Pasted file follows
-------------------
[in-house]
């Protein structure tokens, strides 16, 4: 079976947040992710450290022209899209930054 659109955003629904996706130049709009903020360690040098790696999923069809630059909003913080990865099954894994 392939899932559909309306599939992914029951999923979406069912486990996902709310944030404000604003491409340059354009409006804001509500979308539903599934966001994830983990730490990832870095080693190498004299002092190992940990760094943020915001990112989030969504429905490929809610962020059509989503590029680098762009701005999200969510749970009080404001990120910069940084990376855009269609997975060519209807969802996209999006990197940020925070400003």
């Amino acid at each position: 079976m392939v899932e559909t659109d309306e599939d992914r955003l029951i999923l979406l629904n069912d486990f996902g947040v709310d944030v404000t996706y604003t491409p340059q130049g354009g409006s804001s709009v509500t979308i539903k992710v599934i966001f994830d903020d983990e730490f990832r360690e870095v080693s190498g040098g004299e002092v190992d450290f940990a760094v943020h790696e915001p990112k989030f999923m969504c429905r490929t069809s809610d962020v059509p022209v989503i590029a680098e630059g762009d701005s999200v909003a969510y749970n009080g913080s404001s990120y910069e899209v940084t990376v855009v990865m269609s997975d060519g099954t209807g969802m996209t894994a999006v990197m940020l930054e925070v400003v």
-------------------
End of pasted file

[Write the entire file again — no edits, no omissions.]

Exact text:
[in-house]
């Protein structure tokens, strides 16, 4: 079976947040992710450290022209899209930054 659109955003629904996706130049709009903020360690040098790696999923069809630059909003913080990865099954894994 392939899932559909309306599939992914029951999923979406069912486990996902709310944030404000604003491409340059354009409006804001509500979308539903599934966001994830983990730490990832870095080693190498004299002092190992940990760094943020915001990112989030969504429905490929809610962020059509989503590029680098762009701005999200969510749970009080404001990120910069940084990376855009269609997975060519209807969802996209999006990197940020925070400003």
């Amino acid at each position: 079976m392939v899932e559909t659109d309306e599939d992914r955003l029951i999923l979406l629904n069912d486990f996902g947040v709310d944030v404000t996706y604003t491409p340059q130049g354009g409006s804001s709009v509500t979308i539903k992710v599934i966001f994830d903020d983990e730490f990832r360690e870095v080693s190498g040098g004299e002092v190992d450290f940990a760094v943020h790696e915001p990112k989030f999923m969504c429905r490929t069809s809610d962020v059509p022209v989503i590029a680098e630059g762009d701005s999200v909003a969510y749970n009080g913080s404001s990120y910069e899209v940084t990376v855009v990865m269609s997975d060519g099954t209807g969802m996209t894994a999006v990197m940020l930054e925070v400003v």